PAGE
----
An influential committee of MPs that “failed” David Cameron’s case for war in Syria did so after two members were ill and would have overturned the result if they were able to attend, its chairman has said.
The Foreign Affairs Committee last night agreed by a majority vote that the Prime Minister had “not adequately addressed” concerns over issues including ground troops, diplomacy and reconstruction.
Their critical initial report had prompted the Prime Minister to make the case for military action, setting out what he claimed was a “comprehensive” approach to the crisis in Syria.
Last week, the committee’s Conservative chairman, Crispin Blunt, gave his personal view that Mr Cameron had done enough to win his support.
But other MPs feared Mr Blunt’s comments misrepresented the majority view and “where the committee had got to”, one serving member told HuffPost UK. The committee met yesterday and voted 4 to 3 not to give the Prime Minister their approval.
But during today’s debate in the House of Commons, Mr Blunt made clear his unease with the result and said absent committee members - Labour’s Mike Gapes and Ann Clwyd - would have backed the Prime Minister’s case.
Mr Gapes, a long-standing proponent of strikes, was taken to hospital earlier this week suffering from chest pains. Ms Clwyd has come down with pneumonia and expressed her view to the committee chairman today.
Labour MP Mark Hendrick is listed as attending the meeting but not voting. In any case, votes from Mr Gapes and Ms Clwyd and a casting vote from Mr Blunt as chairman would have carried the vote for pro-airstrike MPs.
Mr Blunt's comments came as Labour leader Jeremy Corbyn attempted to use the committee’s decision to undermine the Prime Minister ahead of the crunch vote this evening.
Mr Corbyn said: “The committee judged that the Prime Minister’s case for bombing has failed its test.”
But Mr Blunt immediately responded that the committee’s full complement “would have resisted” that motion, adding national security concerns mean “it is almost impossible” for the Prime Minister to “adequately meet those concerns”.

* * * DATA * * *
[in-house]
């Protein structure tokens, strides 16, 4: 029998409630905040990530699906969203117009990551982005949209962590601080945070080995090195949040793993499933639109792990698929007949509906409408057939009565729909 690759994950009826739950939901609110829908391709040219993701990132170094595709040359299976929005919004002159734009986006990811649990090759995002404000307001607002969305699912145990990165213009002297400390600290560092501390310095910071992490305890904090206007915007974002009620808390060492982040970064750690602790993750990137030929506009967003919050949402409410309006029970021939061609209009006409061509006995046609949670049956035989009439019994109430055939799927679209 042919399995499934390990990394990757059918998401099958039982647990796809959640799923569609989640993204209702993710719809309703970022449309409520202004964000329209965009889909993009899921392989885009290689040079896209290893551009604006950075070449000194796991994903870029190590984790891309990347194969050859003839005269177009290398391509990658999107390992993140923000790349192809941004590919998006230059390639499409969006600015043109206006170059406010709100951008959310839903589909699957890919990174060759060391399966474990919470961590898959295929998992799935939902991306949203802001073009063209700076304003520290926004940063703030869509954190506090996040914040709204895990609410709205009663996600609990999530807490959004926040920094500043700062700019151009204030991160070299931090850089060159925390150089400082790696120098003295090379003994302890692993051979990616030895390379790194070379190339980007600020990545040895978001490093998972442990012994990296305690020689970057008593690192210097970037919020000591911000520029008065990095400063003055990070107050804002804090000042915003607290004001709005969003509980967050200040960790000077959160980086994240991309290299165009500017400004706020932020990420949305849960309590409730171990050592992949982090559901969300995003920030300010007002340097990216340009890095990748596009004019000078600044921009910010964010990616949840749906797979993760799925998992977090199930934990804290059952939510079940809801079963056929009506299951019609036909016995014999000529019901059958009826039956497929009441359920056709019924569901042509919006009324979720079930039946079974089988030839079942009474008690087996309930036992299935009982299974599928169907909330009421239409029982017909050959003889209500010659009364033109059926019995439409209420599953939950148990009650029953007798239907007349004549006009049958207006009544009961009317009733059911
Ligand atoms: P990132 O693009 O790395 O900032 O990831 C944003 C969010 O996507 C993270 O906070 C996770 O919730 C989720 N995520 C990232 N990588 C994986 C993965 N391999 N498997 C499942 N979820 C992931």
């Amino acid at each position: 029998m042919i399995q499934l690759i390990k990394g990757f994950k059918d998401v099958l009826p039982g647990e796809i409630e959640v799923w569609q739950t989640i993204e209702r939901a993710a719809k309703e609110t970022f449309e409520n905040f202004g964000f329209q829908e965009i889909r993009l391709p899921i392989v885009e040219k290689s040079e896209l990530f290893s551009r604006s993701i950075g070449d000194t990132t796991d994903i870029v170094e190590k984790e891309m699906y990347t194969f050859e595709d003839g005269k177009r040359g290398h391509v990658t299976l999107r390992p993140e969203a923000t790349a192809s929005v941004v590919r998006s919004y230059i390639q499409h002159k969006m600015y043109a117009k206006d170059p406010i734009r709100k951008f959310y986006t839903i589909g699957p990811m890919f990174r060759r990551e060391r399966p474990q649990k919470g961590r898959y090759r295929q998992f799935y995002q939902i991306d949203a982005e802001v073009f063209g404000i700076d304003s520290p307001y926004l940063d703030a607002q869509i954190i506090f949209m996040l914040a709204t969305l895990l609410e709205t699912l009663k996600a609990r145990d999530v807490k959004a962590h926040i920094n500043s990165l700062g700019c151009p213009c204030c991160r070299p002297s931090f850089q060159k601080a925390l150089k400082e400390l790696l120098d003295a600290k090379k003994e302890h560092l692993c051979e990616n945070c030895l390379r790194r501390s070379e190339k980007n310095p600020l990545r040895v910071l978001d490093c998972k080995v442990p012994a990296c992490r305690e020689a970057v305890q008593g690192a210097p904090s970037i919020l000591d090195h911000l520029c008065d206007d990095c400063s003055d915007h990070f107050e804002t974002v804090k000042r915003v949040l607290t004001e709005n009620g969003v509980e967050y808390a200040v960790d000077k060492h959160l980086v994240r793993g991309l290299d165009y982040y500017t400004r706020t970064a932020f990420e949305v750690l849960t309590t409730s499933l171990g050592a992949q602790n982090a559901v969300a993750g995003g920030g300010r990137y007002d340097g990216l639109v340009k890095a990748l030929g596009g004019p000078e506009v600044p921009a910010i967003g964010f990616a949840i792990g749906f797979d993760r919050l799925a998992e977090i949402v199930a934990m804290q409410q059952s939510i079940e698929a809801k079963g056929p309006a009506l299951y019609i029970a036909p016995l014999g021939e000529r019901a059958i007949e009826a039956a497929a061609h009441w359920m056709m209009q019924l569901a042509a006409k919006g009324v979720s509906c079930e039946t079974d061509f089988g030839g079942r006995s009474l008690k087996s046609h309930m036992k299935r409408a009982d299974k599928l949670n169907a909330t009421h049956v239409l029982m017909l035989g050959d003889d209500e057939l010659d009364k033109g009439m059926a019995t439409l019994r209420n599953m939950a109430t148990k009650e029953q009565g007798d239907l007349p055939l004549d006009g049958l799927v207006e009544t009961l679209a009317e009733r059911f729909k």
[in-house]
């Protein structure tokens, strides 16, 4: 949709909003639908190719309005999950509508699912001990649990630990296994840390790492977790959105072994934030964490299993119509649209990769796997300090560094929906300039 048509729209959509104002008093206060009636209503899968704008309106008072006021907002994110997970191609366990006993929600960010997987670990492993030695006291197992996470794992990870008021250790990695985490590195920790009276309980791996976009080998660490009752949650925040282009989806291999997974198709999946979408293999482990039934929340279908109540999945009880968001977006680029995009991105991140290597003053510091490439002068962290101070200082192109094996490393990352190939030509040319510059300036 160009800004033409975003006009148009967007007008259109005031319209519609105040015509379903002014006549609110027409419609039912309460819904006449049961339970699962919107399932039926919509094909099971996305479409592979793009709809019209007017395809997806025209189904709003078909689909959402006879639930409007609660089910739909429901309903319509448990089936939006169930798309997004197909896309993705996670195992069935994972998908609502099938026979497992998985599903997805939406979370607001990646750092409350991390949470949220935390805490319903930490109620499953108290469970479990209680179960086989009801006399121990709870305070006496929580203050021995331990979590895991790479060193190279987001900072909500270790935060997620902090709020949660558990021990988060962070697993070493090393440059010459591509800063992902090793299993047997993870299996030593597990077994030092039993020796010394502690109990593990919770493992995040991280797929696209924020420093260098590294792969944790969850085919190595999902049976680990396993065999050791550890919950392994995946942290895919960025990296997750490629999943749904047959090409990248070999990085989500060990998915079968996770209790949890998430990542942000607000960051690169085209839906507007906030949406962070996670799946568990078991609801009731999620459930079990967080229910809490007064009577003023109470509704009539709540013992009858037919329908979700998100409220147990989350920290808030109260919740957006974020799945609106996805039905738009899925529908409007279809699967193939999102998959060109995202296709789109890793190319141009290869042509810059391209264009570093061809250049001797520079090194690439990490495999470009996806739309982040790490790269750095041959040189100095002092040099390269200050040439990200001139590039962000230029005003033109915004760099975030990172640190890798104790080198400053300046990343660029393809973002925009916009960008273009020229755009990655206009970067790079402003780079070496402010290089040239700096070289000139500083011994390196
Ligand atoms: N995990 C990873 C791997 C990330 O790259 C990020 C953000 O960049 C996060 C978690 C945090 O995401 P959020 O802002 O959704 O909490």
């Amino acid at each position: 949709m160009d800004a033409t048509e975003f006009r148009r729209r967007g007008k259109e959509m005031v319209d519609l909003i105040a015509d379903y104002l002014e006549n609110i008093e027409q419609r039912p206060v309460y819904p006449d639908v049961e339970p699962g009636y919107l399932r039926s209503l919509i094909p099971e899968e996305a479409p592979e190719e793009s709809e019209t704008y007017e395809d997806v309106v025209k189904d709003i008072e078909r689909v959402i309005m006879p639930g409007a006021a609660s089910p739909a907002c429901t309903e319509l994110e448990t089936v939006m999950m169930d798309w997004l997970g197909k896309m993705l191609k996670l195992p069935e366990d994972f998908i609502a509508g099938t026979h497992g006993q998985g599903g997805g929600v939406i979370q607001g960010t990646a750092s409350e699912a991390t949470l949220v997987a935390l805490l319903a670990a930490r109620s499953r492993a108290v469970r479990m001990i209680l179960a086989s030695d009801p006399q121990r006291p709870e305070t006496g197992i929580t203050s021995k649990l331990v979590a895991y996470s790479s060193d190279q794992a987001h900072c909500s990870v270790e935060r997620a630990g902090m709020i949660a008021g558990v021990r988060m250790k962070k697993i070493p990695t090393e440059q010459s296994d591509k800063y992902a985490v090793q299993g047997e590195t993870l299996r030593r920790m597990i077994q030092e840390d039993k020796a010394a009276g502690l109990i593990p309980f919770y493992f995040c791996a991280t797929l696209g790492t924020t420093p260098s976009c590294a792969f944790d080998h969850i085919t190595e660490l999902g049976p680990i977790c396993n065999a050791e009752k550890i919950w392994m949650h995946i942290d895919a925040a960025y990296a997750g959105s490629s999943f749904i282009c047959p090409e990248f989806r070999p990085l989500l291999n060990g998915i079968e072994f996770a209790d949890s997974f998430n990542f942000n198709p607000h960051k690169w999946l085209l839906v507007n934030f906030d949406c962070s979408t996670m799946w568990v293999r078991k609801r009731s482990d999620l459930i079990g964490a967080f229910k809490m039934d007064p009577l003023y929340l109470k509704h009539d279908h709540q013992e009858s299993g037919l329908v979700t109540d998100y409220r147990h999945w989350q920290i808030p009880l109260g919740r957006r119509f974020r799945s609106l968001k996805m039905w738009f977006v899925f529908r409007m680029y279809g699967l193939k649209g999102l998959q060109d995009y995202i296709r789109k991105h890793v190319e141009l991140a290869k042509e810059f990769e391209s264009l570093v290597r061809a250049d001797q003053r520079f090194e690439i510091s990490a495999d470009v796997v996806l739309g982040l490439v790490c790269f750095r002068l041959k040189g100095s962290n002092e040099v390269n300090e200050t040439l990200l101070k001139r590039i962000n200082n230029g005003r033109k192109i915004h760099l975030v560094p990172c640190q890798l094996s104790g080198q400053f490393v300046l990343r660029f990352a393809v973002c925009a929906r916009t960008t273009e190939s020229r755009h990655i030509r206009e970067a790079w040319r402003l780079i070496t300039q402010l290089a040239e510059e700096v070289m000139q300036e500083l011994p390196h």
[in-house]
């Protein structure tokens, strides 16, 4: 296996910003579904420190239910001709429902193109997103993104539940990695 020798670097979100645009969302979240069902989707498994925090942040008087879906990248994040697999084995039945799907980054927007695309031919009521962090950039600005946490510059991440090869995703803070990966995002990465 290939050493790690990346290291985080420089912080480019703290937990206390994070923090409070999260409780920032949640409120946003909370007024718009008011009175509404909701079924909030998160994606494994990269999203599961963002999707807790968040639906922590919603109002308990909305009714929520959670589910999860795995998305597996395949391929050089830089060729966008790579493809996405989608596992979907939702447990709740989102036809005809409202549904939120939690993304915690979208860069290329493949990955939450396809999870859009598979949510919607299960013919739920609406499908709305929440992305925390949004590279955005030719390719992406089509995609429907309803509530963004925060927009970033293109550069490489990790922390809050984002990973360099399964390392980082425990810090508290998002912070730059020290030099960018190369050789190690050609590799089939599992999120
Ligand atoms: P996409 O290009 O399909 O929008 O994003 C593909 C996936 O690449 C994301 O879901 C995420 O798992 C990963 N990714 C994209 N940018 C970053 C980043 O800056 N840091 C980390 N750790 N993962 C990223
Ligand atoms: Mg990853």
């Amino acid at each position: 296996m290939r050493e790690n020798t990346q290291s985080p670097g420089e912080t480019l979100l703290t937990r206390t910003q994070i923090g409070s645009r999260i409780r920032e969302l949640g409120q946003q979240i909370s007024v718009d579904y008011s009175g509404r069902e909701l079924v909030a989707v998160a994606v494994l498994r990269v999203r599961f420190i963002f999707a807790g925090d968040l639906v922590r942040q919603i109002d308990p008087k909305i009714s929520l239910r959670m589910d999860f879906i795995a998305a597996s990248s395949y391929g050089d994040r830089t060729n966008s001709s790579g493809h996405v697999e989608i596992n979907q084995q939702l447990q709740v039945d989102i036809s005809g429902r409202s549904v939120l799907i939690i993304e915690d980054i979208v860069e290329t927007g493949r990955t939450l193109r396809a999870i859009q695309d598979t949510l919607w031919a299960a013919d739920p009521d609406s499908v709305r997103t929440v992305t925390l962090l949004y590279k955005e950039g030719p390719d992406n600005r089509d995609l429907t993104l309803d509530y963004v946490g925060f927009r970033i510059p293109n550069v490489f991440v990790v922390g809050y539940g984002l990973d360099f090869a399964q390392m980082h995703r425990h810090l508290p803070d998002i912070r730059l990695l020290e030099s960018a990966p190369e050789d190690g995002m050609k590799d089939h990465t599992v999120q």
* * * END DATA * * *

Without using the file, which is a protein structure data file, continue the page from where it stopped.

“It is a very weak position to rely on,” he told the Labour leader. “He ought to go for the substance.”
One member of the committee told The Huffington Post that any suggestion of a conspiracy should be dismissed, and distracted from genuinely held fears that the Government was “going down the Iraq/Libya route where there is a lack of long-term planning”.
There was more than one attempt to hold a vote and time was running out for the majority view to emerge after the Prime Minister only called tonight’s vote on Monday, the member added.
They suggested there was a feeling ex-minister Mr Blunt “did not want to be seen as a member of the awkward squad” so early in his career as a committee chair.
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The row continued on to the floor of the House of Commons chamber, with committee members expressing conflicting views on airstrikes.
Conservative MP Nadim Zahawi, who supports strikes, said: “I’ve just had an email from someone who I’ll keep anonymous because they’re working in Raqqa.
“And they say this: ‘Daesh are the death that is stretching from the East. When you see them, it is as if you are seeing the angel of death. They are in Raqqa right now. How can I carry on exposing my child to severed heads and hanging bodies on a daily basis?’ A mother, in Raqqa.”
But his Conservative colleague, John Baron, said: “The reason a number of us opposed the motion about airstrikes in Iraq last year was simply that we did not feel then - and I still have great reservations now - that we had a comprehensive plan. We have not beaten ISIL in Iraq, despite nearly 1 million security forces on the Government payroll. That brings us on to Syria, because we have nothing near that in Syria and we still do not have that plan.”
And SNP MP Stephen Gethins told Mr Blunt: “Earlier on, he talked about where we should sit on this issue. It says in our report that, during our evidence, several witnesses suggested that by participating in military action against ISIL in Syria, the UK would compromise its diplomatic capability.”